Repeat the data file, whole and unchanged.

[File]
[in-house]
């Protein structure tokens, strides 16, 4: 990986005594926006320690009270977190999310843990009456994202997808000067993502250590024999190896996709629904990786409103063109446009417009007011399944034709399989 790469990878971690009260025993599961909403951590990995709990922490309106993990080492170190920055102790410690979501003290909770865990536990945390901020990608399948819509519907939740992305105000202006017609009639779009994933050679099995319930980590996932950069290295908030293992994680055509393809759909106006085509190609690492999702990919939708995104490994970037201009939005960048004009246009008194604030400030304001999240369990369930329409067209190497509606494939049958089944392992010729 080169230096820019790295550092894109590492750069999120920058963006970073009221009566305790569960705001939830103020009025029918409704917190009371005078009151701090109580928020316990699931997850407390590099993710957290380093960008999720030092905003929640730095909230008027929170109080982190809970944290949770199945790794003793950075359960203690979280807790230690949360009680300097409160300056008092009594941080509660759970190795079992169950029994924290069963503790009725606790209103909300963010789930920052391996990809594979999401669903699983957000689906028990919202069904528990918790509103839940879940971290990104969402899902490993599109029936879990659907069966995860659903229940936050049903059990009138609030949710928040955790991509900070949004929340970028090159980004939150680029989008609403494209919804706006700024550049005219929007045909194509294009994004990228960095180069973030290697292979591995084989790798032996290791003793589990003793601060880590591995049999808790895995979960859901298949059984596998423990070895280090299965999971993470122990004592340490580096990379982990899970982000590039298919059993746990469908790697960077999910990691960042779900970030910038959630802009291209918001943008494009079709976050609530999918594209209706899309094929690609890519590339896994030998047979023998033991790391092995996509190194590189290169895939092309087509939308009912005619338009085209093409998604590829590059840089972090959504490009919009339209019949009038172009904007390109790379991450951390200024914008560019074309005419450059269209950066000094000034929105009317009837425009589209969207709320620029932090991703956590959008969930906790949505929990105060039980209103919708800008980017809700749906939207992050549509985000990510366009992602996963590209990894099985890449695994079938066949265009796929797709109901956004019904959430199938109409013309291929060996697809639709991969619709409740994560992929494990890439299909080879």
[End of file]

[in-house]
């Protein structure tokens, strides 16, 4: 990986005594926006320690009270977190999310843990009456994202997808000067993502250590024999190896996709629904990786409103063109446009417009007011399944034709399989 790469990878971690009260025993599961909403951590990995709990922490309106993990080492170190920055102790410690979501003290909770865990536990945390901020990608399948819509519907939740992305105000202006017609009639779009994933050679099995319930980590996932950069290295908030293992994680055509393809759909106006085509190609690492999702990919939708995104490994970037201009939005960048004009246009008194604030400030304001999240369990369930329409067209190497509606494939049958089944392992010729 080169230096820019790295550092894109590492750069999120920058963006970073009221009566305790569960705001939830103020009025029918409704917190009371005078009151701090109580928020316990699931997850407390590099993710957290380093960008999720030092905003929640730095909230008027929170109080982190809970944290949770199945790794003793950075359960203690979280807790230690949360009680300097409160300056008092009594941080509660759970190795079992169950029994924290069963503790009725606790209103909300963010789930920052391996990809594979999401669903699983957000689906028990919202069904528990918790509103839940879940971290990104969402899902490993599109029936879990659907069966995860659903229940936050049903059990009138609030949710928040955790991509900070949004929340970028090159980004939150680029989008609403494209919804706006700024550049005219929007045909194509294009994004990228960095180069973030290697292979591995084989790798032996290791003793589990003793601060880590591995049999808790895995979960859901298949059984596998423990070895280090299965999971993470122990004592340490580096990379982990899970982000590039298919059993746990469908790697960077999910990691960042779900970030910038959630802009291209918001943008494009079709976050609530999918594209209706899309094929690609890519590339896994030998047979023998033991790391092995996509190194590189290169895939092309087509939308009912005619338009085209093409998604590829590059840089972090959504490009919009339209019949009038172009904007390109790379991450951390200024914008560019074309005419450059269209950066000094000034929105009317009837425009589209969207709320620029932090991703956590959008969930906790949505929990105060039980209103919708800008980017809700749906939207992050549509985000990510366009992602996963590209990894099985890449695994079938066949265009796929797709109901956004019904959430199938109409013309291929060996697809639709991969619709409740994560992929494990890439299909080879």